<cleared off all the superfluous stuff on his desk to make room for the new computer>
In the Imagist model, the writer is a sculptor. Technique consists of chipping away everything superfluous in order to reveal the essential form within. “It took you ninety-seven words to do it,” Pound is reported to have remarked to a young literary aspirant who had handed him a new poem. “I find it could have been managed in fifty-six.” —Louis Menand, New Yorker, 9 & 16 June 2008
Oddly, despite the preponderance of superfluous words, the book has no glossary, which is a must for an introductory audience. —Dorothy Merritts, Eos, 3 Oct. 2000
Twenty years ago, baby boomers were written about as if every one of them had as a life goal making enough money to accumulate the same superfluous material objects that everyone else had. —Calvin Trillin, Time, 6 Sept. 1999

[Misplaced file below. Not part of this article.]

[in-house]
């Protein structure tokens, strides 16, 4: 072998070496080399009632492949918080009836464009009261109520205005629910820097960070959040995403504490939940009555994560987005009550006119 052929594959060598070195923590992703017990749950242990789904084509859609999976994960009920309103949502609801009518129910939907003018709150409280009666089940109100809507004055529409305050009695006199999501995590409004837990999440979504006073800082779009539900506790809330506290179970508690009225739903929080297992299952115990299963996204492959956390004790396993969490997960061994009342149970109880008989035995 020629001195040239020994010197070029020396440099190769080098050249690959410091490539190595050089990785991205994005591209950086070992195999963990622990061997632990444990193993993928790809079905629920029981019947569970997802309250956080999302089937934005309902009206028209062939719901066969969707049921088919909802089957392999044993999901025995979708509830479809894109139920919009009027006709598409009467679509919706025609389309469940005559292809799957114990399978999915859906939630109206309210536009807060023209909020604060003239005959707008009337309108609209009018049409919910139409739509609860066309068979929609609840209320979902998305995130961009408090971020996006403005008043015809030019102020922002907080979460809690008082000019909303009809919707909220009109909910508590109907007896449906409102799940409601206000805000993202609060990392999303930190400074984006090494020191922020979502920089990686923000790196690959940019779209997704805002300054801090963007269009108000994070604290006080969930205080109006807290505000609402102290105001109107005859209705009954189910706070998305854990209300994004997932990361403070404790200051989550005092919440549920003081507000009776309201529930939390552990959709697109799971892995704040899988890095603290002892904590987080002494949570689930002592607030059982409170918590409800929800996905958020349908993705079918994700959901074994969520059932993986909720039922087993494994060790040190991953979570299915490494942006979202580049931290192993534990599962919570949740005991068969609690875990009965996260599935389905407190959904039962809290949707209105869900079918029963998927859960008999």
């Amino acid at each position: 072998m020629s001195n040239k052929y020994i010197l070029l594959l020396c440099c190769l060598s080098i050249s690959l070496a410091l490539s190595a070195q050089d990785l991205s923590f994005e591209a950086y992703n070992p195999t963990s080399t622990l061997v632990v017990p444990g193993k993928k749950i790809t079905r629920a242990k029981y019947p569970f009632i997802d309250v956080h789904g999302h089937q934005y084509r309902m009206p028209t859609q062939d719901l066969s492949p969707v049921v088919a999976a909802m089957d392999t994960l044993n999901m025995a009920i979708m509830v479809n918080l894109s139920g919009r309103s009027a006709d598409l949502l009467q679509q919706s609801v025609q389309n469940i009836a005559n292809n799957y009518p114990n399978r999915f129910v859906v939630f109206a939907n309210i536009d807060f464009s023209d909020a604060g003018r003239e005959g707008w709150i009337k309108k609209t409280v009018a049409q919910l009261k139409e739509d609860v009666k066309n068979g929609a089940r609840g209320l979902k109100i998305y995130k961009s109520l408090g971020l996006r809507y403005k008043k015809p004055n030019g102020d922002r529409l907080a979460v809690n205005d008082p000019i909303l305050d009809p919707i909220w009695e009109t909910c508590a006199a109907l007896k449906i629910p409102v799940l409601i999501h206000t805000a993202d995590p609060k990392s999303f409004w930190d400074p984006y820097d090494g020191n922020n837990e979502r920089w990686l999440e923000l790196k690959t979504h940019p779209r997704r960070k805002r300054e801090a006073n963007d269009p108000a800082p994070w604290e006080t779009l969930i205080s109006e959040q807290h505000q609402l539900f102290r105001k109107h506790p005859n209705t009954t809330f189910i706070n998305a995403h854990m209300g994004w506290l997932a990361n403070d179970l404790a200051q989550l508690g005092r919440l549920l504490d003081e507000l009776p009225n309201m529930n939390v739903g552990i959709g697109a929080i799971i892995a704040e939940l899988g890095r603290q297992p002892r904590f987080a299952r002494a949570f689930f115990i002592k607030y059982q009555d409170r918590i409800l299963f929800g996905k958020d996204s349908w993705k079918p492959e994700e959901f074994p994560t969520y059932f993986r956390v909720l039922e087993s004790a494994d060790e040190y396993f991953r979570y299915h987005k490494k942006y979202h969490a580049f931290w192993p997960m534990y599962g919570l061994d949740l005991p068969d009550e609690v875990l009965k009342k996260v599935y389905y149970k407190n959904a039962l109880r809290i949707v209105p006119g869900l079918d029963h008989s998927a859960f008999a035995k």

: going beyond what is enough or necessary :extra<Her story was filled with superfluous details.>
Word Root of SUPERFLUOUS
The Latin word fluere, meaning “to flow,” gives us the root flu. Words from the Latin fluere have something to do with flowing. A fluid is a substance that flows and is usually a liquid. When someone is fluent in a language the words flow out of her or him. Anything superfluous, or extra, has flowed forth beyond what is necessary.